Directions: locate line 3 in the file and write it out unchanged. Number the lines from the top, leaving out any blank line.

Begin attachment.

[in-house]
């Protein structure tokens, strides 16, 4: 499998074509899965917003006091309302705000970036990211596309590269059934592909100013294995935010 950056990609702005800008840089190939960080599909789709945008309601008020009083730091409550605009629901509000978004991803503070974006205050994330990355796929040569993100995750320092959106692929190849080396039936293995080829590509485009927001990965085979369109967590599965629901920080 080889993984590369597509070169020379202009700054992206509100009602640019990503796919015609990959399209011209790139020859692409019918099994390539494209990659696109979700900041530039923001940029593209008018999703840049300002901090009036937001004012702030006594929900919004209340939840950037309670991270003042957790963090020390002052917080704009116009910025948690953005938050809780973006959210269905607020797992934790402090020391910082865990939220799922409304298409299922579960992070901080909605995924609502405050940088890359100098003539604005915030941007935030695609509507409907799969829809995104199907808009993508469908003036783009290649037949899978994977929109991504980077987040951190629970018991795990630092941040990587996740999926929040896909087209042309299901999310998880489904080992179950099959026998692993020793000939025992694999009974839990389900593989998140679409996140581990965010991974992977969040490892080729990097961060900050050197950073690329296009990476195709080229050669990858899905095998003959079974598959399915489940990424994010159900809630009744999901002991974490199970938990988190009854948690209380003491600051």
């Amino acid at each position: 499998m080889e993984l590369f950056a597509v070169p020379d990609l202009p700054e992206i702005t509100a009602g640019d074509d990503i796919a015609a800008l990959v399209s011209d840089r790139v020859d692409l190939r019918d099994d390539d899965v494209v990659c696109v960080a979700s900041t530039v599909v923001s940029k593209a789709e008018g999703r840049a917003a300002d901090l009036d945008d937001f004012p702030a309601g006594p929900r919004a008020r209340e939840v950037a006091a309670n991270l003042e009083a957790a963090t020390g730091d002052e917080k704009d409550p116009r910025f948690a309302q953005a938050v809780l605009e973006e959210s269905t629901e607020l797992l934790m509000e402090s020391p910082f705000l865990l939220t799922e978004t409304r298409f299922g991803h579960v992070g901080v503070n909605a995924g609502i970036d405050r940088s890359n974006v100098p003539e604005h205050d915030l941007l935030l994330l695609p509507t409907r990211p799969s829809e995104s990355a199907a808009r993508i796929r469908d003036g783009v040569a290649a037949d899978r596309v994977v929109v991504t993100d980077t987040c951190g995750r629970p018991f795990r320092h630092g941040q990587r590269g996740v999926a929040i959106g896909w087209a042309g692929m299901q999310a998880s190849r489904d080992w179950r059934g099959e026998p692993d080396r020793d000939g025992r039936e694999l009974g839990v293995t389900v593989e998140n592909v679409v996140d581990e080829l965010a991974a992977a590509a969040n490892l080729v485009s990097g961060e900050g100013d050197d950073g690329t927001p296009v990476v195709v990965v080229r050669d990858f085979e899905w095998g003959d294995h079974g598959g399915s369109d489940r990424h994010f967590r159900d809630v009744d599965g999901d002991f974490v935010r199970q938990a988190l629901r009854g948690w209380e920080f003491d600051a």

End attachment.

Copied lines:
């Amino acid at each position: 499998m080889e993984l590369f950056a597509v070169p020379d990609l202009p700054e992206i702005t509100a009602g640019d074509d990503i796919a015609a800008l990959v399209s011209d840089r790139v020859d692409l190939r019918d099994d390539d899965v494209v990659c696109v960080a979700s900041t530039v599909v923001s940029k593209a789709e008018g999703r840049a917003a300002d901090l009036d945008d937001f004012p702030a309601g006594p929900r919004a008020r209340e939840v950037a006091a309670n991270l003042e009083a957790a963090t020390g730091d002052e917080k704009d409550p116009r910025f948690a309302q953005a938050v809780l605009e973006e959210s269905t629901e607020l797992l934790m509000e402090s020391p910082f705000l865990l939220t799922e978004t409304r298409f299922g991803h579960v992070g901080v503070n909605a995924g609502i970036d405050r940088s890359n974006v100098p003539e604005h205050d915030l941007l935030l994330l695609p509507t409907r990211p799969s829809e995104s990355a199907a808009r993508i796929r469908d003036g783009v040569a290649a037949d899978r596309v994977v929109v991504t993100d980077t987040c951190g995750r629970p018991f795990r320092h630092g941040q990587r590269g996740v999926a929040i959106g896909w087209a042309g692929m299901q999310a998880s190849r489904d080992w179950r059934g099959e026998p692993d080396r020793d000939g025992r039936e694999l009974g839990v293995t389900v593989e998140n592909v679409v996140d581990e080829l965010a991974a992977a590509a969040n490892l080729v485009s990097g961060e900050g100013d050197d950073g690329t927001p296009v990476v195709v990965v080229r050669d990858f085979e899905w095998g003959d294995h079974g598959g399915s369109d489940r990424h994010f967590r159900d809630v009744d599965g999901d002991f974490v935010r199970q938990a988190l629901r009854g948690w209380e920080f003491d600051a």